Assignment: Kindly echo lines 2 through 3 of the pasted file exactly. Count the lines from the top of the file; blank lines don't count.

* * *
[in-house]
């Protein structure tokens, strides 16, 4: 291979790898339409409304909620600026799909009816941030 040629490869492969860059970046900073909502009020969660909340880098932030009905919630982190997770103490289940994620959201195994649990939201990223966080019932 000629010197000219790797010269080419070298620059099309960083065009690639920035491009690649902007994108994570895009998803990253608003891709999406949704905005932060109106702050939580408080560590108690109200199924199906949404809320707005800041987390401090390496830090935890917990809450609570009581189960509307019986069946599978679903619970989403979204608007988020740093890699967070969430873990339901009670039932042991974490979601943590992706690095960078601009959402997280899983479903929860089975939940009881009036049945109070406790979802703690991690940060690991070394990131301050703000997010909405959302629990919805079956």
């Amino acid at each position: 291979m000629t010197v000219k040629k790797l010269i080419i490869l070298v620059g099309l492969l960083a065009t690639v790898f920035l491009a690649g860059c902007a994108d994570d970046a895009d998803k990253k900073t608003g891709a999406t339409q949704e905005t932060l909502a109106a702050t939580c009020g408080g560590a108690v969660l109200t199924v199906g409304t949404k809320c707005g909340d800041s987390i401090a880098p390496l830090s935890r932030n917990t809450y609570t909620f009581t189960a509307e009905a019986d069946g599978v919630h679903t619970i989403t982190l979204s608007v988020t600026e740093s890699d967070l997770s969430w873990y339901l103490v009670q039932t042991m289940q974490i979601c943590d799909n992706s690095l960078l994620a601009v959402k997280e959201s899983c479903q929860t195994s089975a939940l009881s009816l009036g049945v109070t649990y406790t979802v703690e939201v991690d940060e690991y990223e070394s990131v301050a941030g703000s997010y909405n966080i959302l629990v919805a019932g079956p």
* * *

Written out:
């Protein structure tokens, strides 16, 4: 291979790898339409409304909620600026799909009816941030 040629490869492969860059970046900073909502009020969660909340880098932030009905919630982190997770103490289940994620959201195994649990939201990223966080019932 000629010197000219790797010269080419070298620059099309960083065009690639920035491009690649902007994108994570895009998803990253608003891709999406949704905005932060109106702050939580408080560590108690109200199924199906949404809320707005800041987390401090390496830090935890917990809450609570009581189960509307019986069946599978679903619970989403979204608007988020740093890699967070969430873990339901009670039932042991974490979601943590992706690095960078601009959402997280899983479903929860089975939940009881009036049945109070406790979802703690991690940060690991070394990131301050703000997010909405959302629990919805079956």
């Amino acid at each position: 291979m000629t010197v000219k040629k790797l010269i080419i490869l070298v620059g099309l492969l960083a065009t690639v790898f920035l491009a690649g860059c902007a994108d994570d970046a895009d998803k990253k900073t608003g891709a999406t339409q949704e905005t932060l909502a109106a702050t939580c009020g408080g560590a108690v969660l109200t199924v199906g409304t949404k809320c707005g909340d800041s987390i401090a880098p390496l830090s935890r932030n917990t809450y609570t909620f009581t189960a509307e009905a019986d069946g599978v919630h679903t619970i989403t982190l979204s608007v988020t600026e740093s890699d967070l997770s969430w873990y339901l103490v009670q039932t042991m289940q974490i979601c943590d799909n992706s690095l960078l994620a601009v959402k997280e959201s899983c479903q929860t195994s089975a939940l009881s009816l009036g049945v109070t649990y406790t979802v703690e939201v991690d940060e690991y990223e070394s990131v301050a941030g703000s997010y909405n966080i959302l629990v919805a019932g079956p």